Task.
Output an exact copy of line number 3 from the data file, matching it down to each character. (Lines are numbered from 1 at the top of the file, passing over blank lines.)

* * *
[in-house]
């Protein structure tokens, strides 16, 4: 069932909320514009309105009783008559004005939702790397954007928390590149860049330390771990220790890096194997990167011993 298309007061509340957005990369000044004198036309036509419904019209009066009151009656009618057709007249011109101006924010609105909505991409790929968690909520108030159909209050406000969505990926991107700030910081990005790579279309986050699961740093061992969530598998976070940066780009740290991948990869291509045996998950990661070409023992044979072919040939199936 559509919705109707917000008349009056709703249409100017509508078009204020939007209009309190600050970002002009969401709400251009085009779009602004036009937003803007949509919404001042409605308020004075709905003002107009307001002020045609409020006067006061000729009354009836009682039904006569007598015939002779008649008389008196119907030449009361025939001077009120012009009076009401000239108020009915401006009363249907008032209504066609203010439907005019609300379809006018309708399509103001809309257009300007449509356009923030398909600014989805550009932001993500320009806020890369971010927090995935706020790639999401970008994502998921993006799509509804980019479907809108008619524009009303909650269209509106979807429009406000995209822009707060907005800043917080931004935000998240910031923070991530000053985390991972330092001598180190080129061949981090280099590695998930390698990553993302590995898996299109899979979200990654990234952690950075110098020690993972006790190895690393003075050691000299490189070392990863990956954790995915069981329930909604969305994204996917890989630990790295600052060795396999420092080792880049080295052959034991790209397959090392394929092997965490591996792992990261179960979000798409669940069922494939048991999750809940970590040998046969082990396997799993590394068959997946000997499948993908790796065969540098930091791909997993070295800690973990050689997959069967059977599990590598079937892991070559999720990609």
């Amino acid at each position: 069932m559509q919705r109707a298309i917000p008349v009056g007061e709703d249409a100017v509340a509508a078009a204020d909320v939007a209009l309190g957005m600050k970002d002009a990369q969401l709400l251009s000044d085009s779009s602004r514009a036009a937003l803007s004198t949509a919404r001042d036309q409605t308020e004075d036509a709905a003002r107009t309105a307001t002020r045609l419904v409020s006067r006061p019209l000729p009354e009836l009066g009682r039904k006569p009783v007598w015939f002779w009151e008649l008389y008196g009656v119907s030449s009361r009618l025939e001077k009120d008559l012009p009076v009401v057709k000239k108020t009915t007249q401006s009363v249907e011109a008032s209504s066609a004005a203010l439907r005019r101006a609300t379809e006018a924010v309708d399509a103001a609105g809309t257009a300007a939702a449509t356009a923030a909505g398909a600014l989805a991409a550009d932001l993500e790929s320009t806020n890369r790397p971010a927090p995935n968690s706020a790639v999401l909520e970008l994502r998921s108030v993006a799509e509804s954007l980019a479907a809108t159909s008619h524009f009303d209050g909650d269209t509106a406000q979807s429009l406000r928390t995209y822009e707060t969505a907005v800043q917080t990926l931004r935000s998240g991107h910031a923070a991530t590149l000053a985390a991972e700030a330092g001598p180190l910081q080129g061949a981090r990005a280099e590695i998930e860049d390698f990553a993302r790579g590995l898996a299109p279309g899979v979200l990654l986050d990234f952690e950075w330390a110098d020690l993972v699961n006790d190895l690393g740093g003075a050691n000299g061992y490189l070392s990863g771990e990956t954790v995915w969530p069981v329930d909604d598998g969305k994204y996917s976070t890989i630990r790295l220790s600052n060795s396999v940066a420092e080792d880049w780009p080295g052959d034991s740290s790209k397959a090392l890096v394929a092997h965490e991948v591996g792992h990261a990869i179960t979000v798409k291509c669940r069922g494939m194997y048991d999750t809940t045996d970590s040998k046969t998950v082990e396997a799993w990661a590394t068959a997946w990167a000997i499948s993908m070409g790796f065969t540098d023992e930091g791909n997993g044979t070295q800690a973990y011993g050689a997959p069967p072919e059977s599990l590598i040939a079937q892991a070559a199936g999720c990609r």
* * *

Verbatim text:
């Amino acid at each position: 069932m559509q919705r109707a298309i917000p008349v009056g007061e709703d249409a100017v509340a509508a078009a204020d909320v939007a209009l309190g957005m600050k970002d002009a990369q969401l709400l251009s000044d085009s779009s602004r514009a036009a937003l803007s004198t949509a919404r001042d036309q409605t308020e004075d036509a709905a003002r107009t309105a307001t002020r045609l419904v409020s006067r006061p019209l000729p009354e009836l009066g009682r039904k006569p009783v007598w015939f002779w009151e008649l008389y008196g009656v119907s030449s009361r009618l025939e001077k009120d008559l012009p009076v009401v057709k000239k108020t009915t007249q401006s009363v249907e011109a008032s209504s066609a004005a203010l439907r005019r101006a609300t379809e006018a924010v309708d399509a103001a609105g809309t257009a300007a939702a449509t356009a923030a909505g398909a600014l989805a991409a550009d932001l993500e790929s320009t806020n890369r790397p971010a927090p995935n968690s706020a790639v999401l909520e970008l994502r998921s108030v993006a799509e509804s954007l980019a479907a809108t159909s008619h524009f009303d209050g909650d269209t509106a406000q979807s429009l406000r928390t995209y822009e707060t969505a907005v800043q917080t990926l931004r935000s998240g991107h910031a923070a991530t590149l000053a985390a991972e700030a330092g001598p180190l910081q080129g061949a981090r990005a280099e590695i998930e860049d390698f990553a993302r790579g590995l898996a299109p279309g899979v979200l990654l986050d990234f952690e950075w330390a110098d020690l993972v699961n006790d190895l690393g740093g003075a050691n000299g061992y490189l070392s990863g771990e990956t954790v995915w969530p069981v329930d909604d598998g969305k994204y996917s976070t890989i630990r790295l220790s600052n060795s396999v940066a420092e080792d880049w780009p080295g052959d034991s740290s790209k397959a090392l890096v394929a092997h965490e991948v591996g792992h990261a990869i179960t979000v798409k291509c669940r069922g494939m194997y048991d999750t809940t045996d970590s040998k046969t998950v082990e396997a799993w990661a590394t068959a997946w990167a000997i499948s993908m070409g790796f065969t540098d023992e930091g791909n997993g044979t070295q800690a973990y011993g050689a997959p069967p072919e059977s599990l590598i040939a079937q892991a070559a199936g999720c990609r």